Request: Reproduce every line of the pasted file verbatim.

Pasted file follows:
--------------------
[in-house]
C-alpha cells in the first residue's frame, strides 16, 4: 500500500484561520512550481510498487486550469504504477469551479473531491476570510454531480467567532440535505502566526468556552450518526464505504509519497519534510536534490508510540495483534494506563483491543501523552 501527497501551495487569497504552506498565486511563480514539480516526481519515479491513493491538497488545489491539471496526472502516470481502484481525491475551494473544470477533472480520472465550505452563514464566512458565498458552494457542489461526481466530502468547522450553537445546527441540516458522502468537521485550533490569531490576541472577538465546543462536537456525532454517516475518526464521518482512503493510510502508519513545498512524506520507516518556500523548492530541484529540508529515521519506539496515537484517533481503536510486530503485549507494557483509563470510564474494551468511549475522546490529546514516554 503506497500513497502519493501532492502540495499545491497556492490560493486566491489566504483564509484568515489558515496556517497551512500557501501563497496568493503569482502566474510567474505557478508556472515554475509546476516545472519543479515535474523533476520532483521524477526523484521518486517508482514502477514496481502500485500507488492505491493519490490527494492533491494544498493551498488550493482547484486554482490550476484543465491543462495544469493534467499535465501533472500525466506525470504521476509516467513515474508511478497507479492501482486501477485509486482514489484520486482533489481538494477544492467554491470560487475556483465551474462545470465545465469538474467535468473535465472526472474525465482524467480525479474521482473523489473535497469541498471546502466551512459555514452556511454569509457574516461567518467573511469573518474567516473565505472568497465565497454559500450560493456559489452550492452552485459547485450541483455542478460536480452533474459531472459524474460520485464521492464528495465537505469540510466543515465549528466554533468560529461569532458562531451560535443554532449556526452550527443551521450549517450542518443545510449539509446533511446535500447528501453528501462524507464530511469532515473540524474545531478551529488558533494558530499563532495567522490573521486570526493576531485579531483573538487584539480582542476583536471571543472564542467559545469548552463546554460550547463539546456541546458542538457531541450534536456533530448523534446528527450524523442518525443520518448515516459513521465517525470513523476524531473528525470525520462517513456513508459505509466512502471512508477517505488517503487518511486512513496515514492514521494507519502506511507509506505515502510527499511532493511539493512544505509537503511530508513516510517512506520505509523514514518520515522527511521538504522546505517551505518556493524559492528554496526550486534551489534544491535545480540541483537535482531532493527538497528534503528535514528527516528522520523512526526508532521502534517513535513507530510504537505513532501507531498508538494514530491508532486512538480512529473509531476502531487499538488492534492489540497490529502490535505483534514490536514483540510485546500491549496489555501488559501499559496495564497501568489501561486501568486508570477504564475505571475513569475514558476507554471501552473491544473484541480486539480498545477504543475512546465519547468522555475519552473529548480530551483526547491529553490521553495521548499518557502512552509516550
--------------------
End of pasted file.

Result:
[in-house]
C-alpha cells in the first residue's frame, strides 16, 4: 500500500484561520512550481510498487486550469504504477469551479473531491476570510454531480467567532440535505502566526468556552450518526464505504509519497519534510536534490508510540495483534494506563483491543501523552 501527497501551495487569497504552506498565486511563480514539480516526481519515479491513493491538497488545489491539471496526472502516470481502484481525491475551494473544470477533472480520472465550505452563514464566512458565498458552494457542489461526481466530502468547522450553537445546527441540516458522502468537521485550533490569531490576541472577538465546543462536537456525532454517516475518526464521518482512503493510510502508519513545498512524506520507516518556500523548492530541484529540508529515521519506539496515537484517533481503536510486530503485549507494557483509563470510564474494551468511549475522546490529546514516554 503506497500513497502519493501532492502540495499545491497556492490560493486566491489566504483564509484568515489558515496556517497551512500557501501563497496568493503569482502566474510567474505557478508556472515554475509546476516545472519543479515535474523533476520532483521524477526523484521518486517508482514502477514496481502500485500507488492505491493519490490527494492533491494544498493551498488550493482547484486554482490550476484543465491543462495544469493534467499535465501533472500525466506525470504521476509516467513515474508511478497507479492501482486501477485509486482514489484520486482533489481538494477544492467554491470560487475556483465551474462545470465545465469538474467535468473535465472526472474525465482524467480525479474521482473523489473535497469541498471546502466551512459555514452556511454569509457574516461567518467573511469573518474567516473565505472568497465565497454559500450560493456559489452550492452552485459547485450541483455542478460536480452533474459531472459524474460520485464521492464528495465537505469540510466543515465549528466554533468560529461569532458562531451560535443554532449556526452550527443551521450549517450542518443545510449539509446533511446535500447528501453528501462524507464530511469532515473540524474545531478551529488558533494558530499563532495567522490573521486570526493576531485579531483573538487584539480582542476583536471571543472564542467559545469548552463546554460550547463539546456541546458542538457531541450534536456533530448523534446528527450524523442518525443520518448515516459513521465517525470513523476524531473528525470525520462517513456513508459505509466512502471512508477517505488517503487518511486512513496515514492514521494507519502506511507509506505515502510527499511532493511539493512544505509537503511530508513516510517512506520505509523514514518520515522527511521538504522546505517551505518556493524559492528554496526550486534551489534544491535545480540541483537535482531532493527538497528534503528535514528527516528522520523512526526508532521502534517513535513507530510504537505513532501507531498508538494514530491508532486512538480512529473509531476502531487499538488492534492489540497490529502490535505483534514490536514483540510485546500491549496489555501488559501499559496495564497501568489501561486501568486508570477504564475505571475513569475514558476507554471501552473491544473484541480486539480498545477504543475512546465519547468522555475519552473529548480530551483526547491529553490521553495521548499518557502512552509516550